New research suggests that carbon footprint labels on food items could reduce environmental impacts.
Research from the University of Technology Sydney and Duke University shows that shoppers greatly underestimate the difference their food choices can make to climate change, but they will favour items with a lower carbon footprint if they're given clear information on the label.
Researchers say between 19 per cent and 29 per cent of global greenhouse gas emissions come from food production, with beef and lamb the biggest contributors, so shifting diets towards greater fruit and vegetable intake is a promising strategy for reducing climate change.
Lead author Dr Adrian Camilleri wanted to know how well consumers understood the carbon consequences of their food choices, as previous research had shown people significantly underestimate the carbon emissions from electrical appliances.
"With an appliance such as a heater you can feel the energy used and see an electricity bill at the end of the month, so the impact is quite salient, whereas the impact of food production is largely invisible," says Dr Camilleri.
The study, published in the journal Nature Climate Change, asked more than 1000 people to estimate the energy embedded in 19 foods and 18 appliances, and the amount of greenhouse gas emissions associated with those appliances and foods.
The researchers found participants significantly underestimated energy consumption and greenhouse gas emissions for both electrical appliances and foods – but food was more severely underestimated.
"If you ask people to guess the difference between items such as beef and vegetable soup on the environment they assume there is not much difference, but beef soup creates more than 10 times the amount of greenhouse gases than vegetable soup," says Dr Camilleri.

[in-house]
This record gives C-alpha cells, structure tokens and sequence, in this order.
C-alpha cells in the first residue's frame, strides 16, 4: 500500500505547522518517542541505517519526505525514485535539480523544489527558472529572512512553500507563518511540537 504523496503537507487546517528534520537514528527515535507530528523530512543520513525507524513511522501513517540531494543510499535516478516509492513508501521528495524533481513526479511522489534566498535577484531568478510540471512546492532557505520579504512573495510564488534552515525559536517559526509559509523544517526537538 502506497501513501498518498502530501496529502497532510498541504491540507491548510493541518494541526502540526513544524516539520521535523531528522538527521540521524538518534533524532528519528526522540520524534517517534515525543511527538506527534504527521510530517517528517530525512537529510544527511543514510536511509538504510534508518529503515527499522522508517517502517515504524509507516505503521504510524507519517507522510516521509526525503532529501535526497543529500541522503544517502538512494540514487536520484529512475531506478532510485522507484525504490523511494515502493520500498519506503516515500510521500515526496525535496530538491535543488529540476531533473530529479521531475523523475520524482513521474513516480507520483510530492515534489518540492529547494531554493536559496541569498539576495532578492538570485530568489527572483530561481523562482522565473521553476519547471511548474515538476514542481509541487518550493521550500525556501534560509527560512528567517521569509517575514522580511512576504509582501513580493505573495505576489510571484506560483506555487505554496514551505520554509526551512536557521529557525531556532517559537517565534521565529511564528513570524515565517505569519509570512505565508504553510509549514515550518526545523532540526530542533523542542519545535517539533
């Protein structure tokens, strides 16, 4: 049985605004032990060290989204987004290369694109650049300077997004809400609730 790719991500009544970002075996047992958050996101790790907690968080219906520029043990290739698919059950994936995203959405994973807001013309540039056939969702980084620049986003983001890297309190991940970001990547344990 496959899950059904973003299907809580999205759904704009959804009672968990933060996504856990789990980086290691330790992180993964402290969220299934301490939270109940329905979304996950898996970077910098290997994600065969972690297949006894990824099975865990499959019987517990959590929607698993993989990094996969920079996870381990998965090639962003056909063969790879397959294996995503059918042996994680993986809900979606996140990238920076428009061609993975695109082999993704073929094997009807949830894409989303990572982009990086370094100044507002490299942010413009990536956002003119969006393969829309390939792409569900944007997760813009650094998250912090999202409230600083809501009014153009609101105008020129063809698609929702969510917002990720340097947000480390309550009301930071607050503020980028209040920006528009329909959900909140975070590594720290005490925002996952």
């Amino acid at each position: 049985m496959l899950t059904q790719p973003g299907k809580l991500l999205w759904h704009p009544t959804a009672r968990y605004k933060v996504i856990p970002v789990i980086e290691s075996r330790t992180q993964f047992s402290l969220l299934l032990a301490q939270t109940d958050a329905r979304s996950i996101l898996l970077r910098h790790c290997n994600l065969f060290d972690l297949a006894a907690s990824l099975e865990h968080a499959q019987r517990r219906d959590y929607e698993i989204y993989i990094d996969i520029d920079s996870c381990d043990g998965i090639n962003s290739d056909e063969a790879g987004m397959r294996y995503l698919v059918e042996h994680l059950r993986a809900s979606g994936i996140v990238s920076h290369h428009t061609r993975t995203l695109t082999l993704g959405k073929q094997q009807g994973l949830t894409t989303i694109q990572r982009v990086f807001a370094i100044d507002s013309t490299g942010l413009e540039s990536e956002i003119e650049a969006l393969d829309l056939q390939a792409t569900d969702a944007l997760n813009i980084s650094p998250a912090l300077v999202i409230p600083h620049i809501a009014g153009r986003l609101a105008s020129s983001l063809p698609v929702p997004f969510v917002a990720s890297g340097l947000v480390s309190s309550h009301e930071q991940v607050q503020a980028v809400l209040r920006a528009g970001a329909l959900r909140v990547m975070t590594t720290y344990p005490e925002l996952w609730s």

"This is a bit of a blind spot because if someone wants to reduce their greenhouse gas emissions, they might think to turn off the heater, drive less or fly less. Very few people think to eat less beef."
The researchers also looked at whether they could improve people's perception of the environmental impact of their food choices through the use of labelling, in the same way that a five-star rating system for electrical appliances conveys energy use.
They presented 120 participants with a choice of soups to buy. When the soups had a carbon footprint label, participants bought fewer beef soups and more vegetable soups than when there was no label provided.
The research suggests that the introduction of carbon footprint labels on food items could be a simple intervention to increase understanding of energy use and greenhouse gas emissions from food production, and so reduce environmental impacts.
Greenhouse gases emerging from beef and lamb production include those created in the production of fertiliser for feed, methane emitted from the animals, livestock transportation and the loss of trees to clear land for pasture.
A vegan diet based on fruits, vegetables and grains has the least impact on the environment, with pork, chicken and fish creating a moderate impact, and beef and lamb the greatest impact.
"The choices we make at the dinner table can have a significant impact on global challenges such as climate change, and our research shows consumers are keen to make that choice," says Dr Camilleri.